Louis-Philippe Loncke Australia Loncke Unsupported Death Valley Expedition
Louis-Philippe Loncke on the world’s first unsupported Simpson Desert expedition (500 miles, 35 days) in Australia in 2008. Photo used with permission of Louis-Philippe Loncke.

Loncke Death Valley Traverse: 8 days, 143 Miles

Belgian explorer Louis-Philippe Loncke recently completed an unsupported, solo trek traversing the length of Death Valley (North to South) in 8 days. Facing scorching temperatures and limited access to water, Loncke had planned to cover the 143 miles in 6 days but dehydration, gear troubles, and severe weather stretched his expedition longer.

Loncke claims that his trek was the first successful expedition of its kind, but expeditions like this are hard to verify. Loncke did not have a car to shuttle his gear or supplies nor did he utilize any caches – he carried all of his gear, food, and water – close to 95 lbs in all to start – on his back.

Watch this video and get a feel for what this expedition was like.


I love to prepare for such challenges, the pain in the knees, feet, lack of food and water is compensated by this immersive¬†experience with the desert and having the privilege to witness all its beauty –¬†Louis-Philippe Loncke

Loncke’s¬†past experience prepared him for Death Valley

Loncke is no stranger to the hardship that is required to complete a trek like this.

In 2007 Loncke completed one of the most remarkable treks in recorded history: a trek across the entire Tasmanian Wilderness – 310 miles and 49 days. The end became a battle for survival, as he ran out of food, had a dead GPS, and no communication with the outside world.Here are some of Loncke’s other expeditions that led him to the Death Valley traverse:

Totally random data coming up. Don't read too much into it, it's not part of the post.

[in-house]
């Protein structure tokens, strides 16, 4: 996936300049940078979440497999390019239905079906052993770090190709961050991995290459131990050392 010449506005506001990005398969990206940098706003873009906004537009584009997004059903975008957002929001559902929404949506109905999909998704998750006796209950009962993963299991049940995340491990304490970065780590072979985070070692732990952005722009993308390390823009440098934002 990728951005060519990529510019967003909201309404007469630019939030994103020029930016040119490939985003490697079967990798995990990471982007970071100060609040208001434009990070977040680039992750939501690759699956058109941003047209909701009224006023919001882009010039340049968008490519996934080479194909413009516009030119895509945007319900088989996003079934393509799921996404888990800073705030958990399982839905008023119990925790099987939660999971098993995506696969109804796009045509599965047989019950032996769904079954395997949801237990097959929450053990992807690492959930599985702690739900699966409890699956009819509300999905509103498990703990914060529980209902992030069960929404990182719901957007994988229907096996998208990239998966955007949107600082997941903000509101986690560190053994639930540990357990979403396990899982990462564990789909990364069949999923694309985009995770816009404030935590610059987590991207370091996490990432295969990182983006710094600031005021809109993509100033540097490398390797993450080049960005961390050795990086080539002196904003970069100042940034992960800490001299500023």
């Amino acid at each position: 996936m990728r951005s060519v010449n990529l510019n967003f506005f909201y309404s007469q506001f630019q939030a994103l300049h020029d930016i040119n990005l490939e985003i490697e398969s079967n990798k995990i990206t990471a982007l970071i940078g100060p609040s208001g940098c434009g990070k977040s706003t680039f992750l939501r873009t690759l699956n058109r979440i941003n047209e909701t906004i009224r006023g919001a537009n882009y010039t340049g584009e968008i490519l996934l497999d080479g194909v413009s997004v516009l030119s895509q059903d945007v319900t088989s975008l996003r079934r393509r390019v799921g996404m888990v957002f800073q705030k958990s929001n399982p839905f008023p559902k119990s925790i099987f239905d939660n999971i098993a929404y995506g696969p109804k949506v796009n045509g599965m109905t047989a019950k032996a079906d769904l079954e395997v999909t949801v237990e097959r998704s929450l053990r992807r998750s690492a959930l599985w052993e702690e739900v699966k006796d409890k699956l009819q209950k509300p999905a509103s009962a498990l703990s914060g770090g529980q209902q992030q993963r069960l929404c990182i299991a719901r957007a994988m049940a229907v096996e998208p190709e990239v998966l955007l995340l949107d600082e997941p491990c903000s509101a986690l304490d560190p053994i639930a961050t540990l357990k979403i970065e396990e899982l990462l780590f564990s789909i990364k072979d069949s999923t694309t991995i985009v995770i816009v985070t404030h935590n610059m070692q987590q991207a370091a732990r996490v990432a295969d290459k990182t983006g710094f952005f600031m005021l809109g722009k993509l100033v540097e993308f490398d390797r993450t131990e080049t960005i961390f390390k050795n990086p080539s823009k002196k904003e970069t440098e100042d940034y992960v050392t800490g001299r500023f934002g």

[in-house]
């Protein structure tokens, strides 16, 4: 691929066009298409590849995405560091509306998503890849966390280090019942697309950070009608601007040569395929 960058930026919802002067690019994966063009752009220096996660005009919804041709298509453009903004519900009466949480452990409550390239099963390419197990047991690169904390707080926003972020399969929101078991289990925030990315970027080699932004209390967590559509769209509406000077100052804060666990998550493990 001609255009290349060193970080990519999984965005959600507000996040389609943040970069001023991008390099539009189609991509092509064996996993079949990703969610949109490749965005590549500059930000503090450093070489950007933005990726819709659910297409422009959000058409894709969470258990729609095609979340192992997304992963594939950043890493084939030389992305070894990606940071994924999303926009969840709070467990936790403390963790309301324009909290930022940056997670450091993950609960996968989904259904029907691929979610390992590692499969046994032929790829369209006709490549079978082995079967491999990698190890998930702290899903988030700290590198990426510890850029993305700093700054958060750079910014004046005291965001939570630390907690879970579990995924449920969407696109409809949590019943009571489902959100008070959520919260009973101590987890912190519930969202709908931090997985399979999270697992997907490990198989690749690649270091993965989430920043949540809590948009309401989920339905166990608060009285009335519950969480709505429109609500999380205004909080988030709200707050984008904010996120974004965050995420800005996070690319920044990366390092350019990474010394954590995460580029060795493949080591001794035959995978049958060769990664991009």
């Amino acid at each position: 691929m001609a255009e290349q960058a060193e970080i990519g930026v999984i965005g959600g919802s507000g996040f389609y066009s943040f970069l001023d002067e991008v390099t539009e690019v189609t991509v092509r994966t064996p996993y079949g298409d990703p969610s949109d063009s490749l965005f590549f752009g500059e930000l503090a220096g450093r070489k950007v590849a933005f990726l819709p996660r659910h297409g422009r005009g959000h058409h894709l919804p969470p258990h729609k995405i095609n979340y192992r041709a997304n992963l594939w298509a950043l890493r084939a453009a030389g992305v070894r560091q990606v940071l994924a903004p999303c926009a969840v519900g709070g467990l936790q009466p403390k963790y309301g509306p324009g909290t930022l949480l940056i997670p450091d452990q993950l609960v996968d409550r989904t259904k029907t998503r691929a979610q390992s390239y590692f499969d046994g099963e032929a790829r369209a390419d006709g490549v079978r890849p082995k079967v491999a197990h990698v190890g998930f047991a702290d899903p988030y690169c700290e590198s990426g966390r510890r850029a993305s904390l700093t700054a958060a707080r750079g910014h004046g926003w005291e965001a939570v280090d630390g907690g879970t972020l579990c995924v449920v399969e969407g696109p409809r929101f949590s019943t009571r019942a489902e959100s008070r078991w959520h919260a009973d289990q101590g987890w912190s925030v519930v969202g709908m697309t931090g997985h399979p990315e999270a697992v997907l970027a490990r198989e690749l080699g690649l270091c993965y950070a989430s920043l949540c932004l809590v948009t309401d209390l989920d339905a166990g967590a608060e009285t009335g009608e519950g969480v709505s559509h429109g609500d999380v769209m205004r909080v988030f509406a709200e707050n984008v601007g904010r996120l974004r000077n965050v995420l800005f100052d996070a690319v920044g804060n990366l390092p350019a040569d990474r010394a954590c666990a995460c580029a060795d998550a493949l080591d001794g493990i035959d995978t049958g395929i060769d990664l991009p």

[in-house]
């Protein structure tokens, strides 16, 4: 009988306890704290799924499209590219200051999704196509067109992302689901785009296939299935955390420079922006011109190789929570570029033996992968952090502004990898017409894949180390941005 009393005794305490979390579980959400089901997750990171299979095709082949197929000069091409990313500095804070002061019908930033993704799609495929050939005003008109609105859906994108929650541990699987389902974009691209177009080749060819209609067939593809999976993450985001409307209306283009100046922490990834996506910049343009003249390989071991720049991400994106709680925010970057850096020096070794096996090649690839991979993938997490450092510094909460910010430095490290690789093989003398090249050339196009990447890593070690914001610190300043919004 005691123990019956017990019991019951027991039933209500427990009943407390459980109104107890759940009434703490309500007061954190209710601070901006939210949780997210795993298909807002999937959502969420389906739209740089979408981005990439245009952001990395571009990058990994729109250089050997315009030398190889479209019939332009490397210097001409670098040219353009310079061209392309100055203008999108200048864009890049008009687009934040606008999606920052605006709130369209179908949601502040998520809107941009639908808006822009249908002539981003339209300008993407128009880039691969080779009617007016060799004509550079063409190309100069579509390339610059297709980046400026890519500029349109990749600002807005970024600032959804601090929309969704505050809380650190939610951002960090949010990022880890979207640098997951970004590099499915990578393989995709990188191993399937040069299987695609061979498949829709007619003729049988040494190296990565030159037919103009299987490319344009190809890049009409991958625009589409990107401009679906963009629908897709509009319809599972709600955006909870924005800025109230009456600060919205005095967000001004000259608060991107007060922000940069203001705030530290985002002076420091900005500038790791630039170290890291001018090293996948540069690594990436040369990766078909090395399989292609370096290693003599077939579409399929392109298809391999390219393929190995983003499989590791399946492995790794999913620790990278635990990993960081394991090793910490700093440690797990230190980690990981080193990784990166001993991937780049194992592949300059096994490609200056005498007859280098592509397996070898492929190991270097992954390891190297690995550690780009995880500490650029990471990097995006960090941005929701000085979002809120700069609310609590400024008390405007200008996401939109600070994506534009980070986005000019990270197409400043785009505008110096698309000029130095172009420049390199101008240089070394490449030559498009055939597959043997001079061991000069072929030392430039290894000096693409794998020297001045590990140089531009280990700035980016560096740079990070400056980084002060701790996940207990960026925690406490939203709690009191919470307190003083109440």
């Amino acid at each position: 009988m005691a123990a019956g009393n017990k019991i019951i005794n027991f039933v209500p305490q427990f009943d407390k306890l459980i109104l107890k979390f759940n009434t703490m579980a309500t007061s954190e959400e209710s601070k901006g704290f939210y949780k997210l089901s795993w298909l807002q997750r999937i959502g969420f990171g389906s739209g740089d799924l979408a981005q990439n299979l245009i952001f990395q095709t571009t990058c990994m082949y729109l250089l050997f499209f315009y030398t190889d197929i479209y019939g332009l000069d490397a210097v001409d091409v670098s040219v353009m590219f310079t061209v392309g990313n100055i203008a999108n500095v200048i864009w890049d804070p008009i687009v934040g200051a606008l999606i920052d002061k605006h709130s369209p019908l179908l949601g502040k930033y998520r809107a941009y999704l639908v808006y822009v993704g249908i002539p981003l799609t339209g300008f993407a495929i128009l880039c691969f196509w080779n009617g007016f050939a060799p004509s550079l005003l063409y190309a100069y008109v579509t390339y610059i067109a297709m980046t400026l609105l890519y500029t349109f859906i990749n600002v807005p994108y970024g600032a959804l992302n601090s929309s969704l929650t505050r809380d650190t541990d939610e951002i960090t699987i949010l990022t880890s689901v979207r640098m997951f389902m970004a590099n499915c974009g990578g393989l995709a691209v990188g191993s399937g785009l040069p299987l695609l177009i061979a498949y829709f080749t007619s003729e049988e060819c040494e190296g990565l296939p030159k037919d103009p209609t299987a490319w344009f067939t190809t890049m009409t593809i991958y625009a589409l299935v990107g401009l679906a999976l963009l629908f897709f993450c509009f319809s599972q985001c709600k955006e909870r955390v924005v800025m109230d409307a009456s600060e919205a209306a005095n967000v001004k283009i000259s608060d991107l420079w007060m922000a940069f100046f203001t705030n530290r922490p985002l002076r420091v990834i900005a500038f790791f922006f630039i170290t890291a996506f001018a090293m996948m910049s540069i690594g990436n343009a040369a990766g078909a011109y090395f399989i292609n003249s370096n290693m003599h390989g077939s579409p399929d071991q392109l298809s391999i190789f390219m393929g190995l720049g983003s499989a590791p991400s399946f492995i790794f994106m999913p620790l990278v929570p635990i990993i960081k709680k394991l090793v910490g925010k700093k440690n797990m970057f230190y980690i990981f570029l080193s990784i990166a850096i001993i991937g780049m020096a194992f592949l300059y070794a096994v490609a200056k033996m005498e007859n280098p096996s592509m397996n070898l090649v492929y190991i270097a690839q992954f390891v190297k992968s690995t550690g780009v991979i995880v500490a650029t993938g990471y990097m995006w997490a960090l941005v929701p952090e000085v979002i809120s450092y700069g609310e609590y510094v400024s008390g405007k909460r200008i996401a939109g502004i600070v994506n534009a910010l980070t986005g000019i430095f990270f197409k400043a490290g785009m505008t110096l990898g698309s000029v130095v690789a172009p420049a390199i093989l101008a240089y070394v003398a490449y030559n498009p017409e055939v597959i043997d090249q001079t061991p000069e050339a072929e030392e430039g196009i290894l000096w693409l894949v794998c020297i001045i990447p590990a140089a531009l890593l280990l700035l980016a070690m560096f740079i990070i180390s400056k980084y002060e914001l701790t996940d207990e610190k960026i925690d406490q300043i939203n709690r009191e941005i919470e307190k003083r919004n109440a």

Here are some of Loncke’s other expeditions that led him to the Death Valley traverse:

  • 2006: World’s first, unsupported trek where someone has climbed¬†all of the highest peaks in West McDonnell National Park in Australia – 205 miles/11 days;
  • 2010: World’s first unsupported trek between its extreme latitudes (north to south) across Iceland – 350 miles, 19 days;
  • 2012:¬†World’s first human-powered (by foot in the mountains and kayak and packraft on Vistula river) trek from the highest point in Poland to the Baltic Sea – 750 miles, 30 days;
  • 2013: World’s first circumnavigation of Lake Titicaca by kayak – 680 miles, 38 days;
  • 2013: Failed attempt at the world’s first unsupported trek across the 2 largest salt flats in Bolivia – completed 110 miles, 7 days.

Has the Death Valley route been done in an unsupported, cache-free style before?

A complete traverse of Death Valley has been completed a number of times – with resupply and water caching.

According to Loncke’s research an unsupported traverse has been attempted twice by the same¬†American who employed a desert cart to transport his¬†gear. The American failed both times (on one trip, his cart would break down and he had to spend too much time repairing it; on another, he lost too much time ferrying gear across difficult terrain so he could drag his cart across it).Loncke believed he could do it with nothing more than strong legs, determination, and a backpack.

Sand Dunes Death Valley National Park Wikipedia Loncke Unsupported Death Valley Expedition
Sand dunes in Death Valley National Park. Photo from Wikipedia.